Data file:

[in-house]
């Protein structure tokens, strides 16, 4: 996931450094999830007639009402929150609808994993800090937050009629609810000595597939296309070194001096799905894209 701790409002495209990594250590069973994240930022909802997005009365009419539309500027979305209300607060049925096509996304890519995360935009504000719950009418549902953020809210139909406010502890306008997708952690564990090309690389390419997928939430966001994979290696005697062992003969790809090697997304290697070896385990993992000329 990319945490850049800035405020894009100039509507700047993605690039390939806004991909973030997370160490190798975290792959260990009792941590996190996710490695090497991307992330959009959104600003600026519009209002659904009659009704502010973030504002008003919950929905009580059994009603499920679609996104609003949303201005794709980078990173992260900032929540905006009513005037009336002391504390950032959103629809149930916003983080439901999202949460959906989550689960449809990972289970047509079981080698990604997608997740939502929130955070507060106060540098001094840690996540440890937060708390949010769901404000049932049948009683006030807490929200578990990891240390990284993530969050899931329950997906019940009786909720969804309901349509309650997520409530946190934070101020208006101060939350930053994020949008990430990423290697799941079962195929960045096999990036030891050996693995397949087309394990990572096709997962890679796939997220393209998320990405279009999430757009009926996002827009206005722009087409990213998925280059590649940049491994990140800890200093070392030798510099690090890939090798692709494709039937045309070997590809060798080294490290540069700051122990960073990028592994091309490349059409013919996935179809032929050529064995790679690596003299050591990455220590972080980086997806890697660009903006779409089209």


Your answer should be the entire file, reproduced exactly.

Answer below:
[in-house]
């Protein structure tokens, strides 16, 4: 996931450094999830007639009402929150609808994993800090937050009629609810000595597939296309070194001096799905894209 701790409002495209990594250590069973994240930022909802997005009365009419539309500027979305209300607060049925096509996304890519995360935009504000719950009418549902953020809210139909406010502890306008997708952690564990090309690389390419997928939430966001994979290696005697062992003969790809090697997304290697070896385990993992000329 990319945490850049800035405020894009100039509507700047993605690039390939806004991909973030997370160490190798975290792959260990009792941590996190996710490695090497991307992330959009959104600003600026519009209002659904009659009704502010973030504002008003919950929905009580059994009603499920679609996104609003949303201005794709980078990173992260900032929540905006009513005037009336002391504390950032959103629809149930916003983080439901999202949460959906989550689960449809990972289970047509079981080698990604997608997740939502929130955070507060106060540098001094840690996540440890937060708390949010769901404000049932049948009683006030807490929200578990990891240390990284993530969050899931329950997906019940009786909720969804309901349509309650997520409530946190934070101020208006101060939350930053994020949008990430990423290697799941079962195929960045096999990036030891050996693995397949087309394990990572096709997962890679796939997220393209998320990405279009999430757009009926996002827009206005722009087409990213998925280059590649940049491994990140800890200093070392030798510099690090890939090798692709494709039937045309070997590809060798080294490290540069700051122990960073990028592994091309490349059409013919996935179809032929050529064995790679690596003299050591990455220590972080980086997806890697660009903006779409089209």